Netflix is getting ambitious with its Fear Street movie saga, the first of which, Fear Street Part 1: 1994, drops tomorrow just in time for the Fourth of July weekend. A trilogy of movies based on the iconic teen horror series by R.L. Stine, Fear Street promises enough film references to satisfy many a horror cinephile, but what about its more explicit source material? How closely will Netflix’s Fear Street adapt Stine’s scandalously entertaining tales of teen horror? Den of Geek talked to Fear Street trilogy director Leigh Janiak about the saga’s strategy in adapting a much-loved YA series.
First, some background. For those unfamiliar with Fear Street‘s origins, the book series was created by Goosebumps author Stine to appeal to readers slightly older than the Goosebumps demo. It was originally published from 1989 to 1999, but was rebooted in 2005. The series has sold over 80 million copies worldwide, which makes it one of the bestselling YA book series of all time. With an IP like that, it’s easy to see why 20th Century Fox, the original studio to greenlight the film, went after the books for a screen adaptation of some kind. But where this film trilogy differs from many a book-to-film adaptation is its earnest and creative approach to the translation. This film trilogy isn’t adapting the plot of a specific book, but rather the tone of the entire series.
“They’re not really based concretely in the book,” explains Janiak. “Mostly, I think I would endeavor to stay true to the spirit of the books, which was kind of subversive and edgy for teenage readers. There’s violence, there’s blood, there’s hints of sex. And then for me, just a lot of fun. They’re really, really fun to read. That was kind of the thing, every decision we made with the movies or with scenes was like, “How fun can this be? How can we make this more of that?” Horror in the past decade or so, it’s just a different type of fun, I guess. So I was interested in revisiting the fun of those ’90s slasher movies and the ’70s slashers. Keeping it crazy, I guess.”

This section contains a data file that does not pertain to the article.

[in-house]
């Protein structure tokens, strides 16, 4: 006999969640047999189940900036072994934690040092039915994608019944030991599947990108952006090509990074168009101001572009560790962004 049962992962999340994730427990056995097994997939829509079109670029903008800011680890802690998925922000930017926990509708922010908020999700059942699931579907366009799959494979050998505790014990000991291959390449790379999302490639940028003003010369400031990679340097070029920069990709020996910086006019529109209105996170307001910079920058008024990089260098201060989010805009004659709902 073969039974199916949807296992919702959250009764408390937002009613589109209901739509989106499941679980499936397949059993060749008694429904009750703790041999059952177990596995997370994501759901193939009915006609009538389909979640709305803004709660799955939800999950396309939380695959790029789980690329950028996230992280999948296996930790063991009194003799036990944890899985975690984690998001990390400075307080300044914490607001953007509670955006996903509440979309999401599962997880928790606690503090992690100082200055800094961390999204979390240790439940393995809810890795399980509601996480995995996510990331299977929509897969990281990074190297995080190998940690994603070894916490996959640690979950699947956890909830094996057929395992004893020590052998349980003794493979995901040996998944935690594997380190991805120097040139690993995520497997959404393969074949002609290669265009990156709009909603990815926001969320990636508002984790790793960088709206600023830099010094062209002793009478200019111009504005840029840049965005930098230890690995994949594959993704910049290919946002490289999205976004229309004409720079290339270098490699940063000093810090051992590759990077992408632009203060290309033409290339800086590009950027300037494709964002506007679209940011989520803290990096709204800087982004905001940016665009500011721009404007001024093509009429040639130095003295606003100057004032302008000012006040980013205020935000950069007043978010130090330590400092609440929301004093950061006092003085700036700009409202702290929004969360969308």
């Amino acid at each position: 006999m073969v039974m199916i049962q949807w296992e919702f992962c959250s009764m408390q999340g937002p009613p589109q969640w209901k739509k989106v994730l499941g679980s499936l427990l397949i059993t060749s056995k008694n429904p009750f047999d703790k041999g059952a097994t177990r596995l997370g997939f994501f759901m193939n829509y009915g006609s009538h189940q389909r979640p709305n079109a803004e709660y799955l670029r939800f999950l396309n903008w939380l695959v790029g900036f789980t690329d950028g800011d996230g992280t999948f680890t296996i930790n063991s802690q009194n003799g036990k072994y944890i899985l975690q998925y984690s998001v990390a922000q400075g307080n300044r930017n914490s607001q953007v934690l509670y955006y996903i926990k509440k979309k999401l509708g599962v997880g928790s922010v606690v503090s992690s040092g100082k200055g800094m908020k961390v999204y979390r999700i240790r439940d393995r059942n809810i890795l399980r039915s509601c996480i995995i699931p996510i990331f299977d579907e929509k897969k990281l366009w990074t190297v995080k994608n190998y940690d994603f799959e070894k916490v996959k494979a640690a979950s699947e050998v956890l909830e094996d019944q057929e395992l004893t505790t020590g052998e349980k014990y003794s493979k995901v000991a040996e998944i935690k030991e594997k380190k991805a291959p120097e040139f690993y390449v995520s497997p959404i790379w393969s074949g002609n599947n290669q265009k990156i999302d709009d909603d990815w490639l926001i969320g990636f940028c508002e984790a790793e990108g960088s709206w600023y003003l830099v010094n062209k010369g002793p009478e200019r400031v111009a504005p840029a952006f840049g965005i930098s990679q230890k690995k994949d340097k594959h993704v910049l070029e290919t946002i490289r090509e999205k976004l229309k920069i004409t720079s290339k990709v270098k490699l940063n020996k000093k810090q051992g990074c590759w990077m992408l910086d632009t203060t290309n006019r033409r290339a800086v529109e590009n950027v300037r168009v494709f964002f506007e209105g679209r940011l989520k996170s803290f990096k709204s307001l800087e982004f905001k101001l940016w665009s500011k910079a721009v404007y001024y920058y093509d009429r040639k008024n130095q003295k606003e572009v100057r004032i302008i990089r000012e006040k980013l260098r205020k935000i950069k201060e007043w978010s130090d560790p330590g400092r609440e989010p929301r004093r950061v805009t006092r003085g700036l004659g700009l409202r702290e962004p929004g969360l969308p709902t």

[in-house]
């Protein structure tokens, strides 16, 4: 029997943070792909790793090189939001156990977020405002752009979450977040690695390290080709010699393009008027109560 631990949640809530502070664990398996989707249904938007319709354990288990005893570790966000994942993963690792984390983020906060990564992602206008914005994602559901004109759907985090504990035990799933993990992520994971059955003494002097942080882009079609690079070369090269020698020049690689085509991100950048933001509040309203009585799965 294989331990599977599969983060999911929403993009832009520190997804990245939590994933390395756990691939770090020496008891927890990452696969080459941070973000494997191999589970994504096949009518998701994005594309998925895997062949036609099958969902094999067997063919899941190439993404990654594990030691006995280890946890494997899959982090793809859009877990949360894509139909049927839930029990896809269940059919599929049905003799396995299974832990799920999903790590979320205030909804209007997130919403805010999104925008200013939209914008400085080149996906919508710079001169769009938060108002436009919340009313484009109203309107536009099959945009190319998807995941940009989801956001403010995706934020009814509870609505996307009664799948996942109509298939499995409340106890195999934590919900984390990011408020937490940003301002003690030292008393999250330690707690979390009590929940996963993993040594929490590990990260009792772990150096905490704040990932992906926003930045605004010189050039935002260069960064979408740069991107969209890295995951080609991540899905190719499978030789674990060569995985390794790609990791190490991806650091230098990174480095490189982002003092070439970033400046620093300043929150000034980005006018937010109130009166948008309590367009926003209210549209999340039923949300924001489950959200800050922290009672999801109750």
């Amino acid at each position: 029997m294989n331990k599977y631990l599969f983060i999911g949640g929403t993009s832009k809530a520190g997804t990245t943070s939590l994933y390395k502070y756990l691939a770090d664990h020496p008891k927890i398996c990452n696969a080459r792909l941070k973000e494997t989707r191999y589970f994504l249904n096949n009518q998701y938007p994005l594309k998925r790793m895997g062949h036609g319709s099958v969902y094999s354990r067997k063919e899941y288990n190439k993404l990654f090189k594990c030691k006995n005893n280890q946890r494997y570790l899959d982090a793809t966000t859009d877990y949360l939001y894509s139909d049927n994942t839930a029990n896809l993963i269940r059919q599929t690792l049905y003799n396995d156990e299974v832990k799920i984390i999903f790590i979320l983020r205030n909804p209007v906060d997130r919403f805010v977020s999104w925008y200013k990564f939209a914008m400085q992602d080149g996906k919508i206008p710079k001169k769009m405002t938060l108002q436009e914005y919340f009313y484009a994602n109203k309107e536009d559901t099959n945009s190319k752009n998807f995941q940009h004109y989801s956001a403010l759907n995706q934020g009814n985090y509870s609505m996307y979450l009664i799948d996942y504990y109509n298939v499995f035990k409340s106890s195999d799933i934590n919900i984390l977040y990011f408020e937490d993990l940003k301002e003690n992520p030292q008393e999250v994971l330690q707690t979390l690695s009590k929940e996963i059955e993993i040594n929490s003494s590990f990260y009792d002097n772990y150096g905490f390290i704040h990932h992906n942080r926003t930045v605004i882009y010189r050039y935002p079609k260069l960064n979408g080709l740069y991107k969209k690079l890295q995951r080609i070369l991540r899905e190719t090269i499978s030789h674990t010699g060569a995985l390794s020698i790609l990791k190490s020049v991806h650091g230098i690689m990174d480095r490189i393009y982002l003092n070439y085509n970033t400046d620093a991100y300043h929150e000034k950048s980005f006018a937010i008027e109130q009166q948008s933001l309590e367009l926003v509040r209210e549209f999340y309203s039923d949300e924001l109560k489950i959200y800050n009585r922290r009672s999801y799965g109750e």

The film trilogy makes an additional foundational connection to the book series by setting the first of the three films, which take place decades and then centuries apart, in the 1990s. “It made sense that the present of the movies would be the ’90s because that’s where the Fear Street books originated,” Janiak says. The subsequent films are set in 1978 and 1666, respectively, with the latter being a nod to the Fear Street Saga books, says Janiak. The Fear Street Saga was a trilogy within the series told across time periods and generations.
While traditional adaptations can make for excellent screen stories, too often creators of book-to-screen adaptations adhere too closely to the plot of a source material and completely forget in translating the tone of a story world. Years after reading Fear Street books as a kid, the plots have faded in my mind, but the feeling of sitting on a school bus, heart beating as I turn to page to find out if a teen protagonist will succumb to the horror waiting in the shadows remains steadfast. Here’s hoping the Fear Street film trilogy is just as horrifically entertaining for another generation of story-lovers.
Fear Street Part 1: 1994 premieres on Netflix on July 2nd. Fear Street Part 2: 1978 will follow on July 9th. The trilogy will conclude with Fear Street Part 3: 1666 on July 16th.